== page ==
In a previous news
, as amazing as it could seem, we were discovering that the TI-Nspire Lab Station Cradle was based on a real Nspire calculator hardware! Further tests
on the cradle kept conforting this hypothesis more and more.
Today, let's make the final test - let's open the cradle!
The PCB seems to be divided in 2 parts, the left part dealing with the sensors connectors.
And on the right part, yes!!! There are known Nspire chips!
We immediatly notice the ASIC chip "TI-NS2007C-0 Magnum Zevio"
coming with 2nd generation Nspire (TouchPad)
, when 1st generation Nspire (ClickPad)
were including a different "TI-NS2006A-1 LSI Logic Zevio"
Near the ASIC, no surprise we can find usual chips:
- a 32MB NAND Flash ROM chip, here a K9F5608R0D from SEC (chip including the Boot2, the Diags software, the OS and the data)
- a 32MB SDRAM chip, here a K4M56163PI from SEC
But, there is still a big surprise: although it seems to be based on the 2nd generation Nspire hardware, we can notice a NOR Flash ROM chip: cFeon EN39SL800!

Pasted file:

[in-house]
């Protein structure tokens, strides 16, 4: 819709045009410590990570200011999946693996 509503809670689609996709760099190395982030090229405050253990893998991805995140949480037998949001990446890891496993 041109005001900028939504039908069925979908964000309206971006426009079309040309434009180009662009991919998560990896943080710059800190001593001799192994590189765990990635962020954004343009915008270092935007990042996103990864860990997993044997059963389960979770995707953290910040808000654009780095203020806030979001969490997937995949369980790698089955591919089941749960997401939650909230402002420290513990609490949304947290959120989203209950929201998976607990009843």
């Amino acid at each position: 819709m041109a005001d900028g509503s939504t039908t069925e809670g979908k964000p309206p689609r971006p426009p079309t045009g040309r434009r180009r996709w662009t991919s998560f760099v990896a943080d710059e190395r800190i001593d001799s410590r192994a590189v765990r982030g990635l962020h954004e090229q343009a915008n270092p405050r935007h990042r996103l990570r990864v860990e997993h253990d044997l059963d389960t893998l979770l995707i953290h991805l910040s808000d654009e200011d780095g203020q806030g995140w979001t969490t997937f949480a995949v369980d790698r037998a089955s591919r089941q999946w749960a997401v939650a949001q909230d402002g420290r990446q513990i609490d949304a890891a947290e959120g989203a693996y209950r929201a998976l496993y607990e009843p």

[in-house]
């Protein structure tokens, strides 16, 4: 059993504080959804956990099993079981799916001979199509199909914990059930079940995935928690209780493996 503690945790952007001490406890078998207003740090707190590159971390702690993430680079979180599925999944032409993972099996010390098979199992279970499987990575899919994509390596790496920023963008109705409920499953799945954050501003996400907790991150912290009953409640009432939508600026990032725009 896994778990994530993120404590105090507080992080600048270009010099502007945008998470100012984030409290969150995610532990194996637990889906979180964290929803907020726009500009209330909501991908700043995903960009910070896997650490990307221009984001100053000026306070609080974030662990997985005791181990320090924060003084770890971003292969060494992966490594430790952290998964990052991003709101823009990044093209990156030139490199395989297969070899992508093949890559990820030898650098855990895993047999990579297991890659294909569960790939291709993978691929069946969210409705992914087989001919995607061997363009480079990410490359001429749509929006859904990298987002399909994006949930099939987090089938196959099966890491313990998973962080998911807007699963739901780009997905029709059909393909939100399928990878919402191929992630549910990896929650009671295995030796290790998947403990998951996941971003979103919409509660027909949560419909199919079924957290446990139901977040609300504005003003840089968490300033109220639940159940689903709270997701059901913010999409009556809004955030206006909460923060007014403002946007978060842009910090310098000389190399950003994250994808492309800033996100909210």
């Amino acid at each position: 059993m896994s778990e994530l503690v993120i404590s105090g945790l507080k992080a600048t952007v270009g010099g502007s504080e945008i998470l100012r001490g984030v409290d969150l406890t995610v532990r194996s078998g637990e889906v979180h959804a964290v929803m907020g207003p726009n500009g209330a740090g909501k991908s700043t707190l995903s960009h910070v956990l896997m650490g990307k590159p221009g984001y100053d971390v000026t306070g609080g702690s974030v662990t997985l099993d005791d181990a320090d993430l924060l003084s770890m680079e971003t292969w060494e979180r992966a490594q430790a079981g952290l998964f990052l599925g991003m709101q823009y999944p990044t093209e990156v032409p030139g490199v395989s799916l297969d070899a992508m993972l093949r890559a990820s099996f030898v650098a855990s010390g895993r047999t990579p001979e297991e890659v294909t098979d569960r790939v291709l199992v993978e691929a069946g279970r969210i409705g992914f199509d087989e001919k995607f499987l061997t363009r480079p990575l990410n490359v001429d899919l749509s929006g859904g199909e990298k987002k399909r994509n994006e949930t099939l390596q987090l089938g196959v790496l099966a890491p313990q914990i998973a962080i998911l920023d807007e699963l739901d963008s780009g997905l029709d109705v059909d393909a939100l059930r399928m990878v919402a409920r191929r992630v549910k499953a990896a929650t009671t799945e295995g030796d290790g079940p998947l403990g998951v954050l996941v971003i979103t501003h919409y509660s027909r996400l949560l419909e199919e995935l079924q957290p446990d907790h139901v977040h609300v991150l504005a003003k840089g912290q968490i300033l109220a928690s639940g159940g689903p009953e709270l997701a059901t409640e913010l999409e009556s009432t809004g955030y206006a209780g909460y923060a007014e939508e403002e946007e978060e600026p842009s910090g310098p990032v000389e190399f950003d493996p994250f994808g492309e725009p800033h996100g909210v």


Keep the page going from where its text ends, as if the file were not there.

That chip used to include the Boot1 on 1st generation Nspire, and had been removed from 2nd generation Nspire. We then supposed the Boot1 was moved to the ASIC on TouchPad Nspire models.
So in the end, it seems that the ASIC "TI-NS2007C-0 Magnum Zevio"
is able to accept two different Boot1 configurations:
- an internal Boot1 programmed directly into the ASIC
- an external Boot1 programmedon another NOR Flash ROM chip
Why do they use an external Boot1 in TI-Nspire Lab Cradle?It might be because the "TI-NS2007C-0 Magnum Zevio" ASIC chips are coming programmed with the TI-Nspire calculator 1.1.8916 Boot1. In this configuration the ASIC would ignore the internal Boot1 incompatible with the different Nspire Lab Cradle hardware and use the external specific Boot1.
The other side of the PCB is nothing interesting. We can notice the 5 sensors connectors (3 analogic and 2 diginal/numeric)
, but no hidden connector unlike the TI-CBL2
Adding that the TI-Nspire ViewScreen panel
is also based on a Nspire calculator hardware (a TI-Nspire CAS+ this time)
, it's curious how Texas Instruments reuse calculator hardware to design non-calculator devices.
Bigger images are available from the TI-Planet news:http://tiplanet.org/forum/viewtopic.php?t=9251